At Potomac High School, students said the track hasn’t been resurfaced in decades, and parents are worried about sitting on wooden bleachers.
At Forest Heights Elementary School, a parent complained about alleged asbestos and roaches crawling around the 61-year-old building.
And at High Point High School, community members said little to no structural improvements have been made to the building since 1954.
Parent after parent made those charges during a recent Prince George’s County Board of Education meeting, arguing that it is time for improvements to be made to their schools.
“The football field is deplorable, atrocious and maybe even dangerous to play on,” said one Potomac High student during the public remarks portion of the board meeting. “Why are we so far down the list to get the improvements we need?”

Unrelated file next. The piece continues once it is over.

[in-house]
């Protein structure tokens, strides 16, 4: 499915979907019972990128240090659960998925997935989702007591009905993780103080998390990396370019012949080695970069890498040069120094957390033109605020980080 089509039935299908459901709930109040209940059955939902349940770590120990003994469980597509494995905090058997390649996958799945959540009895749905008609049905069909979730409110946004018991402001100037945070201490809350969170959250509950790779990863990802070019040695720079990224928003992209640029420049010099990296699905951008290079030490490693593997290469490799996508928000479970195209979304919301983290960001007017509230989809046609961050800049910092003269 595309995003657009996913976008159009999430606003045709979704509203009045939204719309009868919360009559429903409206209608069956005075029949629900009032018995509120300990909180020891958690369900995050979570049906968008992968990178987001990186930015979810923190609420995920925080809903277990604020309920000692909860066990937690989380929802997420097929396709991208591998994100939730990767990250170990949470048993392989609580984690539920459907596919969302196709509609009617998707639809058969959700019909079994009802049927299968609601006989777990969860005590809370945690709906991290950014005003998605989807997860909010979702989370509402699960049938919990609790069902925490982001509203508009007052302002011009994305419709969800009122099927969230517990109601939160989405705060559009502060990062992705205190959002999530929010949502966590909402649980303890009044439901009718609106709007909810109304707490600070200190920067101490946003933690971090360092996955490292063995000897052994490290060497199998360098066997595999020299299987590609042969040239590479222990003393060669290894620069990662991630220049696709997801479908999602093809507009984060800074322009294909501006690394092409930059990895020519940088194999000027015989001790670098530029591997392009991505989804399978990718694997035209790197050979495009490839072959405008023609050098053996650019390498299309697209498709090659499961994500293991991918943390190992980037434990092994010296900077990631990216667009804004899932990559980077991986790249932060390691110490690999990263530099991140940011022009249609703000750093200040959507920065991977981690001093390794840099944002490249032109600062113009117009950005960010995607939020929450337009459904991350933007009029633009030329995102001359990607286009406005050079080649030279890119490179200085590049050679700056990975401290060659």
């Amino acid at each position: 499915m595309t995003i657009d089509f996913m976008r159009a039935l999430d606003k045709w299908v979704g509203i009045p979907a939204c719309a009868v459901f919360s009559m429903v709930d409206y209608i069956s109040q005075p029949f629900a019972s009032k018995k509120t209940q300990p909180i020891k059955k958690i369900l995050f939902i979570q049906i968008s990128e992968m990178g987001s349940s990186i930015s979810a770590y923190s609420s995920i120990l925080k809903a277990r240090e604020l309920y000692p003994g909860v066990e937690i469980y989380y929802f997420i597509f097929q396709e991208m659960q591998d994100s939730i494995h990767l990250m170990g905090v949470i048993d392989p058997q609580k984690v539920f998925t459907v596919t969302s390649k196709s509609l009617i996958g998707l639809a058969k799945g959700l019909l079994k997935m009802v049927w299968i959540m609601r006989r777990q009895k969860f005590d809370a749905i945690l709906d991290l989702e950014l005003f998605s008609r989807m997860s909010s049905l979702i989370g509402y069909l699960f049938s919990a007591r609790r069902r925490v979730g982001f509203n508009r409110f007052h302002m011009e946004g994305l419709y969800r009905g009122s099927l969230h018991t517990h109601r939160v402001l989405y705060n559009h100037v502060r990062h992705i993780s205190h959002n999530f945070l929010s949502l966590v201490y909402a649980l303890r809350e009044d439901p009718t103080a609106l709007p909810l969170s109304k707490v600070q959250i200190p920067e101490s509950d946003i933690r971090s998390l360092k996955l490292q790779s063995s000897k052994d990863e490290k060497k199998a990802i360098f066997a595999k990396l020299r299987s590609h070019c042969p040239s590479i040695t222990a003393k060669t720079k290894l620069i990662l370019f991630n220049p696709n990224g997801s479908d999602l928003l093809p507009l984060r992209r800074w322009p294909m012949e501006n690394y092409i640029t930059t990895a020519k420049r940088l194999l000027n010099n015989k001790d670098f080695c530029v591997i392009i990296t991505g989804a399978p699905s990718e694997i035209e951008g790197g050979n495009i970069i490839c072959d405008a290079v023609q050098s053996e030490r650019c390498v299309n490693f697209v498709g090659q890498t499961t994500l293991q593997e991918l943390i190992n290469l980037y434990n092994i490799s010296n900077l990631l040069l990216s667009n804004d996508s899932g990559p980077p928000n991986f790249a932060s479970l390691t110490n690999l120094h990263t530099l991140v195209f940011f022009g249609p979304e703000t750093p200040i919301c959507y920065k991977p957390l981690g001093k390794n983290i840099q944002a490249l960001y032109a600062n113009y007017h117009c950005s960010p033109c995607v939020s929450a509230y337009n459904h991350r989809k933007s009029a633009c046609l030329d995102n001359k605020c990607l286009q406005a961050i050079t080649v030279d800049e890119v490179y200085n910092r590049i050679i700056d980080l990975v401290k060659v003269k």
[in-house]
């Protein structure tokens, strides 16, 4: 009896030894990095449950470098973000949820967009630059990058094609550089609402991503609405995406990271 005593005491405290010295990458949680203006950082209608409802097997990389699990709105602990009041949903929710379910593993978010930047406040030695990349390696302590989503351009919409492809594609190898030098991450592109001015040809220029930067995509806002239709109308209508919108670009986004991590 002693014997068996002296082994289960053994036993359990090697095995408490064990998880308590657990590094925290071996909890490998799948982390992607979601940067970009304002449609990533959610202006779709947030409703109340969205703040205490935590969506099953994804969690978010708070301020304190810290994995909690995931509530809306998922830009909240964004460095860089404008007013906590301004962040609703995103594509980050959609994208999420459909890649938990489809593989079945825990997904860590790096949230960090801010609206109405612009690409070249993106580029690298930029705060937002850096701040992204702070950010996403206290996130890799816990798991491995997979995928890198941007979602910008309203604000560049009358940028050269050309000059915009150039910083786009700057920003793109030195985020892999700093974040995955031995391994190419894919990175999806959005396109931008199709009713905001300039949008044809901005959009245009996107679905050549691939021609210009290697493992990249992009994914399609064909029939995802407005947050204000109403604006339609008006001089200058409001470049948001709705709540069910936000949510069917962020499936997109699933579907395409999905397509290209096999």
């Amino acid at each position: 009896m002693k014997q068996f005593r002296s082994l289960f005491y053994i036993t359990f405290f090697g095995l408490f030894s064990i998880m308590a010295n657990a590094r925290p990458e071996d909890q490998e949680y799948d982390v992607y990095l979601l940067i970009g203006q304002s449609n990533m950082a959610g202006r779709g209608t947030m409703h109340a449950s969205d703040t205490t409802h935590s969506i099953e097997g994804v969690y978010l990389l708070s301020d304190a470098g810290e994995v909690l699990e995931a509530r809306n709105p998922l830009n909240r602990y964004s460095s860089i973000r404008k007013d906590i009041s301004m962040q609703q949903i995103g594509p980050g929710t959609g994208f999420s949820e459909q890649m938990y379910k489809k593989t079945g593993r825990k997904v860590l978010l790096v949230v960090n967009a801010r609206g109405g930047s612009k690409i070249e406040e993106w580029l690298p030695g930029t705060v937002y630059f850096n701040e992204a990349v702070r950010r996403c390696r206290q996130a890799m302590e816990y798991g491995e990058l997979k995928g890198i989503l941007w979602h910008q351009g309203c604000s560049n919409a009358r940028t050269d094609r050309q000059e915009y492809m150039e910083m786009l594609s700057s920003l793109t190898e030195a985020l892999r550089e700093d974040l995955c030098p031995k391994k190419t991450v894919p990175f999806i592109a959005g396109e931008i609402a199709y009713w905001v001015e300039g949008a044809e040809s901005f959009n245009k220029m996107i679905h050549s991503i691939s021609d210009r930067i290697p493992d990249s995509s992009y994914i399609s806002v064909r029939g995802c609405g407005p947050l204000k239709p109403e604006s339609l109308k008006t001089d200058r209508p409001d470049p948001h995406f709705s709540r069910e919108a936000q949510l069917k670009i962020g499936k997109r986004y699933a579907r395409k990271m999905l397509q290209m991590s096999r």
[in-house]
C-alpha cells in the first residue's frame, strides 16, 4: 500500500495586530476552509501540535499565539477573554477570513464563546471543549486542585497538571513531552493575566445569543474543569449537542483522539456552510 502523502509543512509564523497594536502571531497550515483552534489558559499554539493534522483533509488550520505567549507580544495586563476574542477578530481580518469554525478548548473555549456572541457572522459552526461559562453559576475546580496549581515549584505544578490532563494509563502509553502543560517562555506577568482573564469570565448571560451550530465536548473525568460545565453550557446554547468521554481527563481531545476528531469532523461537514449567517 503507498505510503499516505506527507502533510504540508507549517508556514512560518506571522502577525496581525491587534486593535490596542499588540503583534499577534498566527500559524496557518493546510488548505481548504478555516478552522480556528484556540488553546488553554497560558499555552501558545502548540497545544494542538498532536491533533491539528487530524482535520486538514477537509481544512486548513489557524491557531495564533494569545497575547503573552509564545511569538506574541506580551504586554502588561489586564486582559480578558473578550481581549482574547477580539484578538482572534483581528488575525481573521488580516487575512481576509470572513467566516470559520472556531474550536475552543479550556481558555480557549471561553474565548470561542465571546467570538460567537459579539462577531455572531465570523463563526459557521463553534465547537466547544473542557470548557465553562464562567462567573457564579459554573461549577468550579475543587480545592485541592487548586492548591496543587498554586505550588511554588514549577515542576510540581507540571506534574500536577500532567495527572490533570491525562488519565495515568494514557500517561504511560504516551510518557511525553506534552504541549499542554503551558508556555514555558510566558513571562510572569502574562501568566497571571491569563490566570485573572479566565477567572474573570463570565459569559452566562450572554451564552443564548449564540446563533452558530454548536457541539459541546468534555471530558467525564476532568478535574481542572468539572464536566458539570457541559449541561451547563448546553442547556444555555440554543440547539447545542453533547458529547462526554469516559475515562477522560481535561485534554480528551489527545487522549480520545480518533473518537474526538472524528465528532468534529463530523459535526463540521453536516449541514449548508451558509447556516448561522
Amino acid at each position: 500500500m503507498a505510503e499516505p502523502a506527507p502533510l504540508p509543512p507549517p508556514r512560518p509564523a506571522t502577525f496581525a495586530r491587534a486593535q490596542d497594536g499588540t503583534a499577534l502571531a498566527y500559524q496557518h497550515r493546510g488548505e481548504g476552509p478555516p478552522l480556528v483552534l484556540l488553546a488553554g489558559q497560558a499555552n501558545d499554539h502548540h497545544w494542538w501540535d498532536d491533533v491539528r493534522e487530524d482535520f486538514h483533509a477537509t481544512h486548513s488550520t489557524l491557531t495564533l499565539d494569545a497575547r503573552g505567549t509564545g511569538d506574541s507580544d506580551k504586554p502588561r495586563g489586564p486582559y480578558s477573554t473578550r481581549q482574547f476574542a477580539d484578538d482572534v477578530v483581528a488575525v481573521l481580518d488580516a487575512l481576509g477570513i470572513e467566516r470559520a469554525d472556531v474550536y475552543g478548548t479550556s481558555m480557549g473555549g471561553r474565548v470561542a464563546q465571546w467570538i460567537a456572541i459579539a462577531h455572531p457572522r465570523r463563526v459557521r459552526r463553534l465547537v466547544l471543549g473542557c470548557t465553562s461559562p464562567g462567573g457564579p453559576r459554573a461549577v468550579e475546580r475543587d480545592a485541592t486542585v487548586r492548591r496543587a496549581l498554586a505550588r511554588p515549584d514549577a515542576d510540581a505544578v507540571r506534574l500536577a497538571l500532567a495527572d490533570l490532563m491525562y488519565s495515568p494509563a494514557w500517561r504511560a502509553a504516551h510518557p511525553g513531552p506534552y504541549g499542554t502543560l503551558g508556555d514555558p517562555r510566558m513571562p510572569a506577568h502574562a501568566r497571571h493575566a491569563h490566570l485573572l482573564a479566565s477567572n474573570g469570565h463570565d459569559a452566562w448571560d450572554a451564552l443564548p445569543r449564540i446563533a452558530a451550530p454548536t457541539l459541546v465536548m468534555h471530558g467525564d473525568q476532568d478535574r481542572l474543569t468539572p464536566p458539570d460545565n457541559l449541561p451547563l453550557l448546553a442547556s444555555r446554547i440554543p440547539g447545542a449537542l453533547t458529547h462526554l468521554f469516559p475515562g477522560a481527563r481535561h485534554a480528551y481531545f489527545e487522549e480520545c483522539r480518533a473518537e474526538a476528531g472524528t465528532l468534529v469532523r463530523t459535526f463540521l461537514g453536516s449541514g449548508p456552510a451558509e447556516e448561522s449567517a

As is the custom with public comment sessions, school system officials did not respond or ask questions of the participants.
Earlier this year, the school system held meetings across the county to discuss the district’s aging schools. According to the fiscal 2015 capital program, the school system requested $330.3 million in county and state funds to build, renovate and repair schools.
Nearly $51 million would be spent on renovations and about $70 million on other projects, including replacing roofs, sprinkler systems, pipes and ventilation systems at some schools.